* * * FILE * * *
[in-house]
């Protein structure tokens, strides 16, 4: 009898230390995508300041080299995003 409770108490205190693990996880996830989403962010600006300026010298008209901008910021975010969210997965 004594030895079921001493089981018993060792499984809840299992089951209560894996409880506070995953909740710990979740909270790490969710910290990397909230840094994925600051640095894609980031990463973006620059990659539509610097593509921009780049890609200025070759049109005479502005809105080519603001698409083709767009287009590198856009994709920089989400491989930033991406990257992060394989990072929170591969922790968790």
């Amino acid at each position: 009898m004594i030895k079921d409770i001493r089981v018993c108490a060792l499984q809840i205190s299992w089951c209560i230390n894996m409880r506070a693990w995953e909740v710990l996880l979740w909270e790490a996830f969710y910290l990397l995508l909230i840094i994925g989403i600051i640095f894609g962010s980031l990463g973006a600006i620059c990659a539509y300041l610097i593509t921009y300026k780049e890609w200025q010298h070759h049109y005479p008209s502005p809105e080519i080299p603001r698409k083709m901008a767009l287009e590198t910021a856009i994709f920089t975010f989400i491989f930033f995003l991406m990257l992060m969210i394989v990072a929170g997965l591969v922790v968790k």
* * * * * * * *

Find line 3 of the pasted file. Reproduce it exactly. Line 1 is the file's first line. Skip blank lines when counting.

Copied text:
């Amino acid at each position: 009898m004594i030895k079921d409770i001493r089981v018993c108490a060792l499984q809840i205190s299992w089951c209560i230390n894996m409880r506070a693990w995953e909740v710990l996880l979740w909270e790490a996830f969710y910290l990397l995508l909230i840094i994925g989403i600051i640095f894609g962010s980031l990463g973006a600006i620059c990659a539509y300041l610097i593509t921009y300026k780049e890609w200025q010298h070759h049109y005479p008209s502005p809105e080519i080299p603001r698409k083709m901008a767009l287009e590198t910021a856009i994709f920089t975010f989400i491989f930033f995003l991406m990257l992060m969210i394989v990072a929170g997965l591969v922790v968790k």